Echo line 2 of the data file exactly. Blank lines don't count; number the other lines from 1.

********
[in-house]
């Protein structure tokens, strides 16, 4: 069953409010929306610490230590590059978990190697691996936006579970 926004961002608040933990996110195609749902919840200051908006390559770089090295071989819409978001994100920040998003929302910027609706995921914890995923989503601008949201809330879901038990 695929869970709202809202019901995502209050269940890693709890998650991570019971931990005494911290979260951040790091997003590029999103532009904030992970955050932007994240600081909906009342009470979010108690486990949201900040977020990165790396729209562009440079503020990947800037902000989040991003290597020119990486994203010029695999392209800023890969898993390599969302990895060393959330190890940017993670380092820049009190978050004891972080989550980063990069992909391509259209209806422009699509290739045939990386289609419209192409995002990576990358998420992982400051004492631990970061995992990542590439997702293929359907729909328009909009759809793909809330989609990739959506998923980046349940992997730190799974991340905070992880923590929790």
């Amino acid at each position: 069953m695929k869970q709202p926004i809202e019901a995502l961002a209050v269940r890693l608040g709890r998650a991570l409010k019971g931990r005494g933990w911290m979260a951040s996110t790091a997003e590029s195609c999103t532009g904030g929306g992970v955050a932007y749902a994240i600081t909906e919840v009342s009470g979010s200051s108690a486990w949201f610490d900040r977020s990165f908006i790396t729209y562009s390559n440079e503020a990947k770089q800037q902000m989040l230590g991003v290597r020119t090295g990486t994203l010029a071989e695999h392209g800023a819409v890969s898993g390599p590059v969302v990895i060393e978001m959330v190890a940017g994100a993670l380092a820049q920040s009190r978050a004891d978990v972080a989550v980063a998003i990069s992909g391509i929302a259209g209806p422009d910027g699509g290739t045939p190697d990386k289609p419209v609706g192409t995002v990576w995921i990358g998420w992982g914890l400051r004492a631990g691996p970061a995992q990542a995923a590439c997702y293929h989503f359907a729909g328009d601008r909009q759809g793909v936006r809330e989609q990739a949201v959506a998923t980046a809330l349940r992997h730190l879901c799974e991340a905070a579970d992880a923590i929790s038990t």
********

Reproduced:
């Protein structure tokens, strides 16, 4: 069953409010929306610490230590590059978990190697691996936006579970 926004961002608040933990996110195609749902919840200051908006390559770089090295071989819409978001994100920040998003929302910027609706995921914890995923989503601008949201809330879901038990 695929869970709202809202019901995502209050269940890693709890998650991570019971931990005494911290979260951040790091997003590029999103532009904030992970955050932007994240600081909906009342009470979010108690486990949201900040977020990165790396729209562009440079503020990947800037902000989040991003290597020119990486994203010029695999392209800023890969898993390599969302990895060393959330190890940017993670380092820049009190978050004891972080989550980063990069992909391509259209209806422009699509290739045939990386289609419209192409995002990576990358998420992982400051004492631990970061995992990542590439997702293929359907729909328009909009759809793909809330989609990739959506998923980046349940992997730190799974991340905070992880923590929790």